Bruce W. Jorgensen
Literary Critic contributing to Irreantum, Dialogue and others. Professor of English, BYU

“Like Thomas Harri’s Francis Dolarhyde in Red Dragon, Terry is a wounded soul who wants to fit in but can only kill. Where Thomas Harris gives us the grand tour of depravity, Marilyn Brown gives us a picture of two wounded people in paradise moving in a dance of death as spare and stylized as a Greek tragedy.”

Harlow Clark
Literary Critic for the Deseret News, Dawning of a Brighter Day.

Fires of Jerusalem

“Jeremiah’s name is synonymous with a long list of evils and social ills. Marilyn Brown captures this all in three words: “Jerusalem was broken.” From that opening sentence Marilyn goes on to give a six-decade portrait of Jeremiah from his first vision at fourteen years old to his hiding sacred artifacts in a hill to his flight from Jerusalem and hiding sacred records in a barrel. In between we see a portrait of Jeremiah as a sometimes reluctant prophet living among dangerous people, and among other prophets, Lehi, Ezekiel, Daniel, Jehu, Zephaniah, Nahum, his Aunt Huldah, the prophetess, and his father Hilkiah, who discovers the lost record of Moses. We see him descending into the valley of the shadow, into the miry pit. We wait for every writer’s nightmare, to watch precious work burn page by page. But Jeremiah comes out of the pit, out of the shadow, and out of the fire come his words.”

Harlow Clark
Literary Critic, Dawning of a Brighter Day

“Marilyn Brown is one of the stalwarts of our ethnocentric fiction, bringing zest, imagination, subtlety and shimmering prose to a genre dominated by cliché. The Fires of Jerusalem is a thoroughly-researched, soul-expanding work which both tells a cracking yarn, and forces the reader to actively explore the meaning of Bible passages which too often we blithely glide by.”

Andrew R. Hall
Associate Professor of History, Kyushu University, Japan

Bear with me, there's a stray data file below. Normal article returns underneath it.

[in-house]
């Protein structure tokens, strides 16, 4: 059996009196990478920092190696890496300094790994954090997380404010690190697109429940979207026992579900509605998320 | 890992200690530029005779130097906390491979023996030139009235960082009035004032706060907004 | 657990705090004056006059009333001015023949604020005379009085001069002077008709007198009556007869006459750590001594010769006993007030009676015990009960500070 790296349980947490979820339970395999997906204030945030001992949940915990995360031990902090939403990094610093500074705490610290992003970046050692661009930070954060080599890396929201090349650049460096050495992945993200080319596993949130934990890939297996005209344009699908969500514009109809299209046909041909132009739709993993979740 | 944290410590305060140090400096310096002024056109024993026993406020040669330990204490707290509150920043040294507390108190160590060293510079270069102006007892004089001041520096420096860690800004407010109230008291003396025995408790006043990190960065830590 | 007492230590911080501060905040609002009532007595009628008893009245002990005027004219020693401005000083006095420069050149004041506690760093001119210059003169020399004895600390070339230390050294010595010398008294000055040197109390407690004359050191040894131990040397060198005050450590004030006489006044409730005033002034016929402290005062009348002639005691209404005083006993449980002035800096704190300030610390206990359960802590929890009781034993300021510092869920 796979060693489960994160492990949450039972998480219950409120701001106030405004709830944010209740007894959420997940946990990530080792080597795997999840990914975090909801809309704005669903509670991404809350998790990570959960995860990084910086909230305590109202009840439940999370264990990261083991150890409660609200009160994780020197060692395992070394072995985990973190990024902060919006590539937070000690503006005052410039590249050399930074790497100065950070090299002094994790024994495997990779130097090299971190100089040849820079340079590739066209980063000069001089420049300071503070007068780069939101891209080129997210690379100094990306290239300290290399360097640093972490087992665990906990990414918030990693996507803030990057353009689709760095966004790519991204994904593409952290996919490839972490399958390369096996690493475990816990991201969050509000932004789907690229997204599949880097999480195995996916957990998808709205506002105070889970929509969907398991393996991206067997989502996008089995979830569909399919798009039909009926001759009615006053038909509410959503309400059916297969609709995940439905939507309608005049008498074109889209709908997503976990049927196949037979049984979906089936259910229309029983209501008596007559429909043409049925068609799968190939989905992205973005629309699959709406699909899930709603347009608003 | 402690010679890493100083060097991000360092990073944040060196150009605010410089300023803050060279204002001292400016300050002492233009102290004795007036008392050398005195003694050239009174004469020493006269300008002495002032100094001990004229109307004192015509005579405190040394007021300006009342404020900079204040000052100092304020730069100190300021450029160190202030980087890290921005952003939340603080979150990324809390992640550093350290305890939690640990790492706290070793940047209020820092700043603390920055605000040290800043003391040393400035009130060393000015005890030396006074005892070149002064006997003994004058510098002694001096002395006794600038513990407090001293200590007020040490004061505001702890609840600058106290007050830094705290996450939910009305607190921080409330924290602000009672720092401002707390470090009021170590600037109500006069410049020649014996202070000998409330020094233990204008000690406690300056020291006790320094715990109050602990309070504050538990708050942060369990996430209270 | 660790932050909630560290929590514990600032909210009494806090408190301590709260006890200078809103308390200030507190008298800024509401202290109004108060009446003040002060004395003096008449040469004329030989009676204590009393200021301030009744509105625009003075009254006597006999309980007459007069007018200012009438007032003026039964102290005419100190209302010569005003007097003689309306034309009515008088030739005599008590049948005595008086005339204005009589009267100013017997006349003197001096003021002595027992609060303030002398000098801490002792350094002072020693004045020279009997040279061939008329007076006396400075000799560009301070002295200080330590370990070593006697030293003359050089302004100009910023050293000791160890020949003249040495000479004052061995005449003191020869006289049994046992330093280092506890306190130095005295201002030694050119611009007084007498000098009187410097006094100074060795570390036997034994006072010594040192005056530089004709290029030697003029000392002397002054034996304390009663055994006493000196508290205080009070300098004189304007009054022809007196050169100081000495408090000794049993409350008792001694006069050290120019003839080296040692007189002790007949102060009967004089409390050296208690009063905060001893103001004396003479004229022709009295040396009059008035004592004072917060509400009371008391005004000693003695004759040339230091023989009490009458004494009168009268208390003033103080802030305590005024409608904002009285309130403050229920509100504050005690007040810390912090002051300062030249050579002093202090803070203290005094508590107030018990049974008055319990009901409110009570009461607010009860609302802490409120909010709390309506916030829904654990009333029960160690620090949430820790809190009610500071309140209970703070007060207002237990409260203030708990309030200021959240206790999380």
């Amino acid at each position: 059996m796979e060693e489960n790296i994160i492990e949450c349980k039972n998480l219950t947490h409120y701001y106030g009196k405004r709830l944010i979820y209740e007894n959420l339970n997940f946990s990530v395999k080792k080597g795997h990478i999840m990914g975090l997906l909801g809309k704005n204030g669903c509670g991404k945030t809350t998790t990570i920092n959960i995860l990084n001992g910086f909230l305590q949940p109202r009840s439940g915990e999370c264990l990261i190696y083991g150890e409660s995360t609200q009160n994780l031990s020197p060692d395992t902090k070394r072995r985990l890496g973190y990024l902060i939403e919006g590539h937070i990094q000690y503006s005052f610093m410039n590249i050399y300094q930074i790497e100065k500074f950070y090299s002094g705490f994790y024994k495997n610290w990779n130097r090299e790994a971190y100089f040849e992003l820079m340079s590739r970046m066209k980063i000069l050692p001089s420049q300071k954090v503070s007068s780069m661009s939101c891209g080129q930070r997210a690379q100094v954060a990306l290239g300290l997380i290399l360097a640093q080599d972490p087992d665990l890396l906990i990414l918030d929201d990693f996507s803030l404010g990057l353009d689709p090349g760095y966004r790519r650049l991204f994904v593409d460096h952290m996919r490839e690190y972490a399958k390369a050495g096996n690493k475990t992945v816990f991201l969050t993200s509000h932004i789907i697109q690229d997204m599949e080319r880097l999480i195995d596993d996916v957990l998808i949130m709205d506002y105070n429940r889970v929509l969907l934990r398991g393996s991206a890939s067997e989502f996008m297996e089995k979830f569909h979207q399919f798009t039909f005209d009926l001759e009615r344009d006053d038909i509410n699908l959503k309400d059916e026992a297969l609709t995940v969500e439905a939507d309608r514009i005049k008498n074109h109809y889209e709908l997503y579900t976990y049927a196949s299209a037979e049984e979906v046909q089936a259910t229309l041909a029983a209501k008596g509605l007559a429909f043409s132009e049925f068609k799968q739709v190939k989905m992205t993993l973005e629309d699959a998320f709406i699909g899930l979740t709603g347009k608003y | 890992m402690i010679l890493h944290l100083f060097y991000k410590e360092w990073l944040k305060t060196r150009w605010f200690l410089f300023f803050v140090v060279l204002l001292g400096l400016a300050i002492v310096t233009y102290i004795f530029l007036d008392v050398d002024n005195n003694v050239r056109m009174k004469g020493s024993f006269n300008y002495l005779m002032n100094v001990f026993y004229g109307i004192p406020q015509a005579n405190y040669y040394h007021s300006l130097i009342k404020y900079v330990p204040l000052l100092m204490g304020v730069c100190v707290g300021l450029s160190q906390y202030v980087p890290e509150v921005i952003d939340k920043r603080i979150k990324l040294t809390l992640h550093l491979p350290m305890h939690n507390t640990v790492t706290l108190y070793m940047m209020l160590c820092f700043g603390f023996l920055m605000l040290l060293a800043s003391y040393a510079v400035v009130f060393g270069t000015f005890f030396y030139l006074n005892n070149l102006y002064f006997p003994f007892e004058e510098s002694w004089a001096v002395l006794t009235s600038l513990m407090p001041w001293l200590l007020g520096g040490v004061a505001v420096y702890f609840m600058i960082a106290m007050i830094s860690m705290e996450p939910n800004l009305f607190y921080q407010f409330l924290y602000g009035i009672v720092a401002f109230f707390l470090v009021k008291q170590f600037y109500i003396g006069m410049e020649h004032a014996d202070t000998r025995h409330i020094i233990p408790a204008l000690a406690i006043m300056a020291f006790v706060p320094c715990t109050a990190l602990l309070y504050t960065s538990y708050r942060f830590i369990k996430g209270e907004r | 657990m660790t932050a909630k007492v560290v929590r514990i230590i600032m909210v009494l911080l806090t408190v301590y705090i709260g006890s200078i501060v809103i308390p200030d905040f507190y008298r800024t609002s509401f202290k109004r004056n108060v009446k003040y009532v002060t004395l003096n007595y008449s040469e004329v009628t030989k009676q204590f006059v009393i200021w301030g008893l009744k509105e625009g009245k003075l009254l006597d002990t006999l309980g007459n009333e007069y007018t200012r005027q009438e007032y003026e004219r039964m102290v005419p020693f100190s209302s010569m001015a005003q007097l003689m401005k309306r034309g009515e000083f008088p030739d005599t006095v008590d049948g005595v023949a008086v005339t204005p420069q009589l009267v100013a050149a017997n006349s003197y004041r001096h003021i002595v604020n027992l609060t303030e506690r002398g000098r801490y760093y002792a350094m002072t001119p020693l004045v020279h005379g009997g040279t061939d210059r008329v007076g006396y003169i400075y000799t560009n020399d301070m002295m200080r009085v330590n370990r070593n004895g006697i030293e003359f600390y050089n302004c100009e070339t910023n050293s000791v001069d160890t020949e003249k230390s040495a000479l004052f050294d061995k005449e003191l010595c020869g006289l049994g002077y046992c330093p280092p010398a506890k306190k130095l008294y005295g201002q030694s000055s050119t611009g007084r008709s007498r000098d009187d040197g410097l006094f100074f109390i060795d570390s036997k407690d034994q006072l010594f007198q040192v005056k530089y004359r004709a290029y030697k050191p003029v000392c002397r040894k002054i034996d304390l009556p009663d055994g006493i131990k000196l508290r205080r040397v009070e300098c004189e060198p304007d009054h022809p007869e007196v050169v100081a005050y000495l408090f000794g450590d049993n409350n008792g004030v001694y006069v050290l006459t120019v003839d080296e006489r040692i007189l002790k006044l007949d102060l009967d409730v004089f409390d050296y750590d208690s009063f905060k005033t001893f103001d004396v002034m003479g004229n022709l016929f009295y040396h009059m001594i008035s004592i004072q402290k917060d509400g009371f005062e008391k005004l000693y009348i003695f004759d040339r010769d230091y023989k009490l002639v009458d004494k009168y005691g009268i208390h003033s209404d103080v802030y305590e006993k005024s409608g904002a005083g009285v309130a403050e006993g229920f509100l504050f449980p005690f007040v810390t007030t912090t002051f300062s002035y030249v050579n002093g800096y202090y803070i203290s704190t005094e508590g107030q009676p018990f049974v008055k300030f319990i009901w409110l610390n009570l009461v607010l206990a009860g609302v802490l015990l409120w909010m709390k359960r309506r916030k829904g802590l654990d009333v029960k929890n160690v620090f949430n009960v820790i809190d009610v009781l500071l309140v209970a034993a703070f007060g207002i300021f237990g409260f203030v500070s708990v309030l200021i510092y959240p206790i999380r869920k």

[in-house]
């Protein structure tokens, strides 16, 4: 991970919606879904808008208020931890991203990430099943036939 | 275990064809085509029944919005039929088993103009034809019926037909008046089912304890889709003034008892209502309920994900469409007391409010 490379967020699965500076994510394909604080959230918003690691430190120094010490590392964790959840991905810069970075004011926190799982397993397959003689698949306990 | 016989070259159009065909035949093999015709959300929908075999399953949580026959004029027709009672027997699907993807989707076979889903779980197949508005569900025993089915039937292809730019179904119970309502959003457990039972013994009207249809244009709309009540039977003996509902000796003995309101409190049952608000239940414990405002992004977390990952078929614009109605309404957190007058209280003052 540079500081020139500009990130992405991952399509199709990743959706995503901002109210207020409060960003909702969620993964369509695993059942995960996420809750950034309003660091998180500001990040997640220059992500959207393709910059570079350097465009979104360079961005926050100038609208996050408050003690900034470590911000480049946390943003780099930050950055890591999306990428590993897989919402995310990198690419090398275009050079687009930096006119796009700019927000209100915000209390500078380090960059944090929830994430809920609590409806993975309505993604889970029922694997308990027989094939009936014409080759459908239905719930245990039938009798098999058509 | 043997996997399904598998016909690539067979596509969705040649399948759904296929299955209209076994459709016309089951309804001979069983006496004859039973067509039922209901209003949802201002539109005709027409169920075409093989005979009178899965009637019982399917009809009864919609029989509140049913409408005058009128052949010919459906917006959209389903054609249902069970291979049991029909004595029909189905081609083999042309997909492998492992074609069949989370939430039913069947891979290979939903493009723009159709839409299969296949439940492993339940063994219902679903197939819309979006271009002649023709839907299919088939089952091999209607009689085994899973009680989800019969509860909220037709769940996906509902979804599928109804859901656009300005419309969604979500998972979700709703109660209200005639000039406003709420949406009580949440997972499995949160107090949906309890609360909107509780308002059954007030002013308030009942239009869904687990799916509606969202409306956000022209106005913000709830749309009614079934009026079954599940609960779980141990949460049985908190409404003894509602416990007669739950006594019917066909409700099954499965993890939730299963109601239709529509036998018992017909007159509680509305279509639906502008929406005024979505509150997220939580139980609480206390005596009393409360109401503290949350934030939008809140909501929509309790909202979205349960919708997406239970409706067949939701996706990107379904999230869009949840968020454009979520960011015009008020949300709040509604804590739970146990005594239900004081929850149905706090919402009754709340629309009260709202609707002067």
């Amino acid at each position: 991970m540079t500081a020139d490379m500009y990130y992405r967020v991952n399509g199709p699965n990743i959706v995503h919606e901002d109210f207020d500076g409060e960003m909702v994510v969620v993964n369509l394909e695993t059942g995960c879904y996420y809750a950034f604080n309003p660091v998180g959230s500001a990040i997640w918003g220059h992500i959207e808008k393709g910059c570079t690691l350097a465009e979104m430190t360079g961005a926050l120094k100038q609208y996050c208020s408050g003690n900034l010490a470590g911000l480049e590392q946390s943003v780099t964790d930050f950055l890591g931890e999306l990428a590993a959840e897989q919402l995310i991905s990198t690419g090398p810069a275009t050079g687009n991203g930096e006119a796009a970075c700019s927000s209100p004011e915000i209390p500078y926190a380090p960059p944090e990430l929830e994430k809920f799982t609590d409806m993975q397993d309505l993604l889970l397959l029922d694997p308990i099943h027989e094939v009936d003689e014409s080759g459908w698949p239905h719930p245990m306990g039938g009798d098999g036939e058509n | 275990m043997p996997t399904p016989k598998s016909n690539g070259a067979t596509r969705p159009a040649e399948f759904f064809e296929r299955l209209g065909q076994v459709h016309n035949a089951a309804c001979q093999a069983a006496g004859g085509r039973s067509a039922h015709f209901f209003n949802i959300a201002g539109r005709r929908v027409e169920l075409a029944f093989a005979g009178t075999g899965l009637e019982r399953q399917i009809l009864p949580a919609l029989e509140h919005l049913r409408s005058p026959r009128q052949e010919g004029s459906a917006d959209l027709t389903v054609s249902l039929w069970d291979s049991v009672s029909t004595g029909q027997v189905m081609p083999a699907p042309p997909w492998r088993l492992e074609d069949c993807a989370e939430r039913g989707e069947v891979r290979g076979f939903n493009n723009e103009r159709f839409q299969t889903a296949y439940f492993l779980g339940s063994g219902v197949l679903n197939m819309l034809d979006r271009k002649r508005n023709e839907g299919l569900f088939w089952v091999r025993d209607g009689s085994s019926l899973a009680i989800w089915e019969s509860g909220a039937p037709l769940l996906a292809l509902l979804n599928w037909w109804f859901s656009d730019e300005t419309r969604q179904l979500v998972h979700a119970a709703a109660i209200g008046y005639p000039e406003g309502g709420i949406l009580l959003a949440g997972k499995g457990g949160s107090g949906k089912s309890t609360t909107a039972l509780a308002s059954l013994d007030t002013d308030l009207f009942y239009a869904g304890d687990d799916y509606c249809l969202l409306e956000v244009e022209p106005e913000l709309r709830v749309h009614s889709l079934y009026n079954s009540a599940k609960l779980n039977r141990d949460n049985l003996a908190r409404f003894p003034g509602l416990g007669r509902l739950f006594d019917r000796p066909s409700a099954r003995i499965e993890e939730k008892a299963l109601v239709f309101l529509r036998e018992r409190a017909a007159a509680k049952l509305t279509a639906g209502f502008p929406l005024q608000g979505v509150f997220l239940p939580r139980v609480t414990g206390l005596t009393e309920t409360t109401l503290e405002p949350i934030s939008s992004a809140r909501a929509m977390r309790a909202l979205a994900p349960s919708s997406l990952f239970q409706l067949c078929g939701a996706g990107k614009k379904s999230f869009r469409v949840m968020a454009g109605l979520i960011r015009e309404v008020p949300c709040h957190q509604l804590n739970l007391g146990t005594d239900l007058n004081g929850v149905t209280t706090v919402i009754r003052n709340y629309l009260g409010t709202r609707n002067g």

“I wasn’t sure anyone could make an Old Testament prophet, especially one as dour and dishwater dull as Jeremiah, accessible to readers, let alone appealing. Marilyn Brown accomplishes both in Fires of Jerusalem. The thing I like best about this engaging book is how well Brown has done her homework; for all her narrative expansion and psychological imagination, she’s remarkably true to the Biblical text of Jeremiah. And I liked almost as much how thoroughly I was caught up in the drama, captivated by the action of the novel, from the first page.”

Steven Walker
Professor of English: Bible as Literature, BYU

“Delivering some very gripping dramatic scenes, Fires of Jerusalem opens a window on a world most of us don’t know very well, if at all. A stunning achievement.”

Marilyn Arnold
Emeritus Professor of English, BYU, Author of the acclaimed recent memoir Bittersweet, and eight novels, including the national Mayhaven award winner Minding Mama

“Original and exciting. . . with emotion and insight. Parallels with our own time.”

Richard H. Cracroft
BYU Magazine Columnist, Professor Emeritus of English

“I’m impressed . . .”

Daniel Ludlow
Biblical Scholar (1924-2009)

To read these and other reviews of Marilyn Brown's works visit